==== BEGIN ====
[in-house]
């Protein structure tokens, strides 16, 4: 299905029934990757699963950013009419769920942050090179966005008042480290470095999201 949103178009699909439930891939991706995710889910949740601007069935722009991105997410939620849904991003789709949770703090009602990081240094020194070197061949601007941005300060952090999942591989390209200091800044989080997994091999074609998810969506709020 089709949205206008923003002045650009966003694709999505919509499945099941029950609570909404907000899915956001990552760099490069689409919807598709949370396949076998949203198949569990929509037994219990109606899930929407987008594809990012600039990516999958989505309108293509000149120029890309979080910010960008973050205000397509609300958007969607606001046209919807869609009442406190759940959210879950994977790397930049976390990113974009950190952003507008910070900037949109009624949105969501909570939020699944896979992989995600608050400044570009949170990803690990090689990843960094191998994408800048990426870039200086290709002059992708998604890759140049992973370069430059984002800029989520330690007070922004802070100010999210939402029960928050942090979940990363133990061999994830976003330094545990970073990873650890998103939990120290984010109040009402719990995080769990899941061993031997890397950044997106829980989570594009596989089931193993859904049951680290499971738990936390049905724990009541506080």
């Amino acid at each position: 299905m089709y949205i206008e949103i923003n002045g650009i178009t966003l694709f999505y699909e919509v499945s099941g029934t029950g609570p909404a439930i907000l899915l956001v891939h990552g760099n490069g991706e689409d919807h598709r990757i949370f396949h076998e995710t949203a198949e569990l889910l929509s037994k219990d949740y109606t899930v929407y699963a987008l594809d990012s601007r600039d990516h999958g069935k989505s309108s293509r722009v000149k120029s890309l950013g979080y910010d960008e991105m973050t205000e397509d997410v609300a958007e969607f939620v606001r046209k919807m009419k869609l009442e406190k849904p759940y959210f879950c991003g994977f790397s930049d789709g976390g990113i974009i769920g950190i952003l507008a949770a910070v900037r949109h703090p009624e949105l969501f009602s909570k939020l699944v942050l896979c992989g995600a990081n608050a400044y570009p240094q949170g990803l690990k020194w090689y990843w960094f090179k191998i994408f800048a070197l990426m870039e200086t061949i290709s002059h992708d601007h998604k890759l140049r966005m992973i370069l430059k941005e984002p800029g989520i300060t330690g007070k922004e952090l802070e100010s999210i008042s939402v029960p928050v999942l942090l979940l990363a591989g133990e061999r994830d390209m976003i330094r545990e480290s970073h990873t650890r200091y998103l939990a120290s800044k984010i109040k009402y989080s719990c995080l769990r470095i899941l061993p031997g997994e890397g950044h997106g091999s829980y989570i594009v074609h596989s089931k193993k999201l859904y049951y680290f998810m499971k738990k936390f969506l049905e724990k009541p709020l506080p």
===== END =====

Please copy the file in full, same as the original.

[in-house]
């Protein structure tokens, strides 16, 4: 299905029934990757699963950013009419769920942050090179966005008042480290470095999201 949103178009699909439930891939991706995710889910949740601007069935722009991105997410939620849904991003789709949770703090009602990081240094020194070197061949601007941005300060952090999942591989390209200091800044989080997994091999074609998810969506709020 089709949205206008923003002045650009966003694709999505919509499945099941029950609570909404907000899915956001990552760099490069689409919807598709949370396949076998949203198949569990929509037994219990109606899930929407987008594809990012600039990516999958989505309108293509000149120029890309979080910010960008973050205000397509609300958007969607606001046209919807869609009442406190759940959210879950994977790397930049976390990113974009950190952003507008910070900037949109009624949105969501909570939020699944896979992989995600608050400044570009949170990803690990090689990843960094191998994408800048990426870039200086290709002059992708998604890759140049992973370069430059984002800029989520330690007070922004802070100010999210939402029960928050942090979940990363133990061999994830976003330094545990970073990873650890998103939990120290984010109040009402719990995080769990899941061993031997890397950044997106829980989570594009596989089931193993859904049951680290499971738990936390049905724990009541506080």
């Amino acid at each position: 299905m089709y949205i206008e949103i923003n002045g650009i178009t966003l694709f999505y699909e919509v499945s099941g029934t029950g609570p909404a439930i907000l899915l956001v891939h990552g760099n490069g991706e689409d919807h598709r990757i949370f396949h076998e995710t949203a198949e569990l889910l929509s037994k219990d949740y109606t899930v929407y699963a987008l594809d990012s601007r600039d990516h999958g069935k989505s309108s293509r722009v000149k120029s890309l950013g979080y910010d960008e991105m973050t205000e397509d997410v609300a958007e969607f939620v606001r046209k919807m009419k869609l009442e406190k849904p759940y959210f879950c991003g994977f790397s930049d789709g976390g990113i974009i769920g950190i952003l507008a949770a910070v900037r949109h703090p009624e949105l969501f009602s909570k939020l699944v942050l896979c992989g995600a990081n608050a400044y570009p240094q949170g990803l690990k020194w090689y990843w960094f090179k191998i994408f800048a070197l990426m870039e200086t061949i290709s002059h992708d601007h998604k890759l140049r966005m992973i370069l430059k941005e984002p800029g989520i300060t330690g007070k922004e952090l802070e100010s999210i008042s939402v029960p928050v999942l942090l979940l990363a591989g133990e061999r994830d390209m976003i330094r545990e480290s970073h990873t650890r200091y998103l939990a120290s800044k984010i109040k009402y989080s719990c995080l769990r470095i899941l061993p031997g997994e890397g950044h997106g091999s829980y989570i594009v074609h596989s089931k193993k999201l859904y049951y680290f998810m499971k738990k936390f969506l049905e724990k009541p709020l506080p």